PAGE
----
Idera Lawal was always interested in tattoos.
So, when he was given the task of studying how the mechanisms of tattooing could be used as an intradermal drug delivery system, it was right up his alley.
As a qualifying exam for his doctoral program, Lawal, a doctoral candidate in the Department of Chemical Engineering, housed within Texas Tech University’s Edward E. Whitacre Jr. College of Engineering, was given six weeks to design a project to investigate the physics involved in intradermal drug delivery using tattoo devices.
“I took interest in it because I didn’t know people actually researched tattoos,” he said. “I don’t have one of my own, but I find tattoos really cool. So, I was like, ‘whoa, yeah, I’m in.’ Even after I was done with the project I continued to work on it to a point where I was able to publish a paper.”
The paper, “Visualization of drug delivery via tattooing: effect of needle reciprocating frequency and fluid properties,” was published in January and examines the underlying physics involved in the tattooing process with the aid of high-speed imaging.
In March, Lawal presented his research at a meeting of the American Physical Society, with a video that demonstrates his work.
“In my lab, we have these high-speed cameras that slow down the process because, again, these needles are moving really, really fast,” Lawal explained. “The speeds vary from 46 injections per second to around 200 injections per second.
“In our lab, we record each injection in slow motion and we have skin models. We’re able to observe how this ink is delivered into the skin and what the mechanism is that drives it.”
While past studies had investigated the potential of tattooing as a drug injection technique, there was little understanding of the fluid dynamics involved in the process. Lawal’s research provided insight into a different method for delivering fluids that could provide a useful system for administering vaccines in the future.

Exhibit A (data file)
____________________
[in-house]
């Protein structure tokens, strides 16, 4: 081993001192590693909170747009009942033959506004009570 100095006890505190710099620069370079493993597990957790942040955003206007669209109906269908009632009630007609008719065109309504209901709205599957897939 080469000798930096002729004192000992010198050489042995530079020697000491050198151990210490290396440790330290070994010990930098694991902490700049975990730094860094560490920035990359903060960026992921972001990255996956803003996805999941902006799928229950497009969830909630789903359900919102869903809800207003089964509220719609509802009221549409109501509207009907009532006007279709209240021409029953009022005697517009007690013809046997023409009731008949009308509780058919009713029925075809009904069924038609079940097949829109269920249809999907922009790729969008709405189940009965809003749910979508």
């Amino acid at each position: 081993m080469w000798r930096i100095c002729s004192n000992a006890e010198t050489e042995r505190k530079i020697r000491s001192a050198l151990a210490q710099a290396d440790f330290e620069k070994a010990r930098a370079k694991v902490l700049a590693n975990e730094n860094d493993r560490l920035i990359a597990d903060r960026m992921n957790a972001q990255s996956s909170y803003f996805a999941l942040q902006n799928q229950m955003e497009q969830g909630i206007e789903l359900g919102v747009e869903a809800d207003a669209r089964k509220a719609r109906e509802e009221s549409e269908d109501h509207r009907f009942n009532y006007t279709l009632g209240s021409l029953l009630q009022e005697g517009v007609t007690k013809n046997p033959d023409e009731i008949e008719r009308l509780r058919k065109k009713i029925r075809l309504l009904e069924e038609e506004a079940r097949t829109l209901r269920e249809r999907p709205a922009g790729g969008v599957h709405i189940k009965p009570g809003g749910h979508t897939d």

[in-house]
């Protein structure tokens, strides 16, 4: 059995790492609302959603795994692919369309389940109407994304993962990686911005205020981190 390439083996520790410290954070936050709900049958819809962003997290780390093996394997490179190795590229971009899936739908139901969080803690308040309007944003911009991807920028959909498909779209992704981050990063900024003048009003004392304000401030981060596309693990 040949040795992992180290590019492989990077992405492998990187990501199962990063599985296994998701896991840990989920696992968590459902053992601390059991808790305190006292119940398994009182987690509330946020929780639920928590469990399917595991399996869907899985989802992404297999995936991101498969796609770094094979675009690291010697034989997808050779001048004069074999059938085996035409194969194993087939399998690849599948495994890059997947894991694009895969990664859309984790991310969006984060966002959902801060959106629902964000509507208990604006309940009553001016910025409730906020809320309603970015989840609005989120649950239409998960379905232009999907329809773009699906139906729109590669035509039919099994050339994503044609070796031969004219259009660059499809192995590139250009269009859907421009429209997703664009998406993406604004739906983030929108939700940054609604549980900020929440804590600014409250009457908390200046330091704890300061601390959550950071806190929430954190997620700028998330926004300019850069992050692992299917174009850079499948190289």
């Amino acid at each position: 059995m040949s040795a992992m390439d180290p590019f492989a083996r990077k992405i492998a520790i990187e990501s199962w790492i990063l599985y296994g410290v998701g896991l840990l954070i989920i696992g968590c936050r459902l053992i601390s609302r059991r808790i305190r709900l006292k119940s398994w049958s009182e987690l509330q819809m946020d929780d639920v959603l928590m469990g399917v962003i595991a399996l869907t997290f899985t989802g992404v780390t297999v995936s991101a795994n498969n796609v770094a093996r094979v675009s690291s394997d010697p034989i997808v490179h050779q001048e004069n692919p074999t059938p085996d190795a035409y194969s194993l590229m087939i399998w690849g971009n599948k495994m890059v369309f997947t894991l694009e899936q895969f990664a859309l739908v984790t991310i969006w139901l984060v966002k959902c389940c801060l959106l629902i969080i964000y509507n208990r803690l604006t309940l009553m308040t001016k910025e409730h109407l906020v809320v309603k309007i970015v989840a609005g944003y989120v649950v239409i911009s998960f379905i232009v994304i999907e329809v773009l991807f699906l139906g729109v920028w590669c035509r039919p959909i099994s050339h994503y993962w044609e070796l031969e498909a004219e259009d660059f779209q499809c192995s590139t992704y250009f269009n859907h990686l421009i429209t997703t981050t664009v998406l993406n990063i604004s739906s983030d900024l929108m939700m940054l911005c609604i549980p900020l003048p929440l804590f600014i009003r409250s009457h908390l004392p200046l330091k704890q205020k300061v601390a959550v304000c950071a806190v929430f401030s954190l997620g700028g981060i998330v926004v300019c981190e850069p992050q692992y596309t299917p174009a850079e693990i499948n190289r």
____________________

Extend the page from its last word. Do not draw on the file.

How it works
As it stands vaccines are delivered by hypodermic needles. The needles are hollow and the delivery mechanism is to push them through the skin and into muscle, depress the syringe and push the fluids through the hollow tube of the needle.
Tattoo needles work differently. Rather than being hollow and having fluid passed through it, a tattoo needle is dipped in ink. And, unlike a hypodermic needle, a tattoo needle’s purpose isn’t to penetrate muscle but to puncture skin.
As the tattoo needle withdraws the small puncture wound created by the micro-injury begins to close and is filled with the ink the needle was dipped in.
Using the high-speed cameras, Lawal was able to demonstrate exactly how ink is delivered and how the skin, the largest organ in the human body, reacts.
It’s this reaction that could lead to a medical breakthrough.
“What you have at the end of a tattoo is hundreds, maybe even thousands, of micro-injuries, from these small needles,” Lawal said. “That leads to the immune system’s inflammatory response kicking in and with that is a flood of immune cells.”
The injuries on the skin each attract immune cells to the injured area, including immune mast cells called macrophages.
“Immune cells are always patrolling,” Lawal explained. “Once they find something, an imposter – which typically happens by immune cells binding to this imposter’s antigen – they can then signal for more immune cells to flood the site. This ostensibly happens at the sites of the micro-injuries and is the proposed reason for the heightened immune response.”
Lawal’s research also looked at the viscosity of the fluids being injected, an important factor for the potential uses of tattoo needles in the medical field, where DNA vaccines are typically too thick to circulate using the intramuscular method.
The use of tattoo needles brings with it the possibility of applying vaccines to a larger area of the skin using multiple smaller punctures. The larger application area and the response of the body’s immune system also allow for the possibility of smaller doses and fewer side effects.